Chappelle returned to reality in summer of 2005 doing a couple stand up shows in Los Angeles and went on a brief tour. Besides performing standup here and there, (many of those being impromptu performances) the release of his movie, Dave Chappelle’s Block Party (Which was awesome btw) and a couple Inside the Actors Studio performances, Chappelle has been fairly quiet and remained out of the public eye. It’s kind of ironic that he finds himself now back in eye of the storm with a return to something he is very good at, stand up comedy. In my opinion, Dave Chappelle is comic gold. He was making me laugh since he debuted on Def Comedy Jam back in 1992. The Chappelle Show was so before it’s time in terms of hilarity and social commentary. Nothing was taboo to Chappelle. Nothing was out of bounds. People may know him for his hysterical Prince and Rick James skits (“I’m Rick James bitch!) but think about the brilliance of “The Black White Supremacist,” or “The Racial Draft.” Dave Chappelle is comedy. It is in his blood. That’s why I was shocked to hear that he was booed off stage. Even the jokes that don’t hit square on, aren’t bad. Something had to give. So I started to dig online to what really went down at that club in Hartford, CT one August night.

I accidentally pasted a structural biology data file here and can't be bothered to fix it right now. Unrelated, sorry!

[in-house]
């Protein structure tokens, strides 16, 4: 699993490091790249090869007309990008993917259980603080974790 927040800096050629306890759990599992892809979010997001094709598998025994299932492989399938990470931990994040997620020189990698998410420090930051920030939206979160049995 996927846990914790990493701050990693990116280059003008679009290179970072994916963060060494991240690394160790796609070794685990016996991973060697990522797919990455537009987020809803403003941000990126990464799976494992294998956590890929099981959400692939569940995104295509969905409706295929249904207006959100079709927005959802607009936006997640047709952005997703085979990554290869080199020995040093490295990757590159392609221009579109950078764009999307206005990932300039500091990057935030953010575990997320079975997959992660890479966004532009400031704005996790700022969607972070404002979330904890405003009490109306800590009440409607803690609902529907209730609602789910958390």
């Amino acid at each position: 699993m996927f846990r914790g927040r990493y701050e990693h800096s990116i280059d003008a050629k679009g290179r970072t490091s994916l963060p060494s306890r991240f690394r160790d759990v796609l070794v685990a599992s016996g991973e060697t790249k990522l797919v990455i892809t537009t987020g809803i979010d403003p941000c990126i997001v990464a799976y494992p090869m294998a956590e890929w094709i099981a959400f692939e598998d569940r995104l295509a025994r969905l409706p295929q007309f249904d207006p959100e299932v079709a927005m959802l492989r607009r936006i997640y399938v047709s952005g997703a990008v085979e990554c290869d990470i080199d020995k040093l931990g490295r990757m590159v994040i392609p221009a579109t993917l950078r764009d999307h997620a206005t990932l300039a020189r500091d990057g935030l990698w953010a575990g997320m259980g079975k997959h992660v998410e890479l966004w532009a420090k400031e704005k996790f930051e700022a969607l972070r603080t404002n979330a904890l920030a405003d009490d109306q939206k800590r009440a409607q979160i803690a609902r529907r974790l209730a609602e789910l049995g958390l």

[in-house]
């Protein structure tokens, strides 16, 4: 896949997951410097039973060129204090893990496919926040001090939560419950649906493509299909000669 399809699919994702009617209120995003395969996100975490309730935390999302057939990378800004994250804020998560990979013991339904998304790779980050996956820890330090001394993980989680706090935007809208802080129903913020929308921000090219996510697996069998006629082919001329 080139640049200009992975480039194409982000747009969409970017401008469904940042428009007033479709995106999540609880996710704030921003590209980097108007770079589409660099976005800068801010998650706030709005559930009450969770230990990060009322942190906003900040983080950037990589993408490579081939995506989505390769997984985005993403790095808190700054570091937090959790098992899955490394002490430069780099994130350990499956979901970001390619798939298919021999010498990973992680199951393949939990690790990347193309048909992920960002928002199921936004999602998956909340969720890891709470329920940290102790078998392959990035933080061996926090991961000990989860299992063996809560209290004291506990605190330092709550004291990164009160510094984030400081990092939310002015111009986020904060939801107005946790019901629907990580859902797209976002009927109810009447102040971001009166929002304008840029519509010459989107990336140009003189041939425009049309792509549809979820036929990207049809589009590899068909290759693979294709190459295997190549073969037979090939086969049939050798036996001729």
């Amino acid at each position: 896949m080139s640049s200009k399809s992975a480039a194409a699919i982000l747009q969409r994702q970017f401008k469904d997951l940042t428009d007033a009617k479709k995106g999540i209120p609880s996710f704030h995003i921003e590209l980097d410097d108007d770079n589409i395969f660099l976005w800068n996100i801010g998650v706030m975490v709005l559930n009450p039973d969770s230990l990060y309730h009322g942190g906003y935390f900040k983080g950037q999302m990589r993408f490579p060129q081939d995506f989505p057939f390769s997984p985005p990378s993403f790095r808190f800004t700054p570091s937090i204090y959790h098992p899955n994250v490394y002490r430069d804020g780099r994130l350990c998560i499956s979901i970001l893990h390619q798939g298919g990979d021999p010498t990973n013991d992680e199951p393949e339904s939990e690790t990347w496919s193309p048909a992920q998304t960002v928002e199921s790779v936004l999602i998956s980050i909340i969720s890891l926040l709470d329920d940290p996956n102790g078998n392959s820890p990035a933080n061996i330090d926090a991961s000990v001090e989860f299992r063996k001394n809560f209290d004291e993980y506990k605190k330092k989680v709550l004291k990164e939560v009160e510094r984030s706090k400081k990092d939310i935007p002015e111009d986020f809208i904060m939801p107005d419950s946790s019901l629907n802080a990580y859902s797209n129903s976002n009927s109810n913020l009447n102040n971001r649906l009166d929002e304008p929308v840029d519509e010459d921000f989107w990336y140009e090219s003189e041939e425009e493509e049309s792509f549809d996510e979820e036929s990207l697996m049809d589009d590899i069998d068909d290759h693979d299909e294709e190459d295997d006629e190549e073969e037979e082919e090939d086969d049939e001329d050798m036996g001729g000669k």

This story is all over the net. Google “Chappelle gets booed off stage” and tons of articles come up. But one article stood out in particular to me. It is titled, “Dave Chappelle Didn’t Melt Down,” and it came from ebony.com, which is based on Ebony Magazine, an all black publication. The author of that article, Leslie Ann Lewis, makes an interesting argument about why Chappelle left the stage. It wasn’t because Dave wasn’t funny, or didn’t have strong material. He left the stage because of the unruly crowd that made him want to leave the stage.
Link to Leslie Ann Lewis article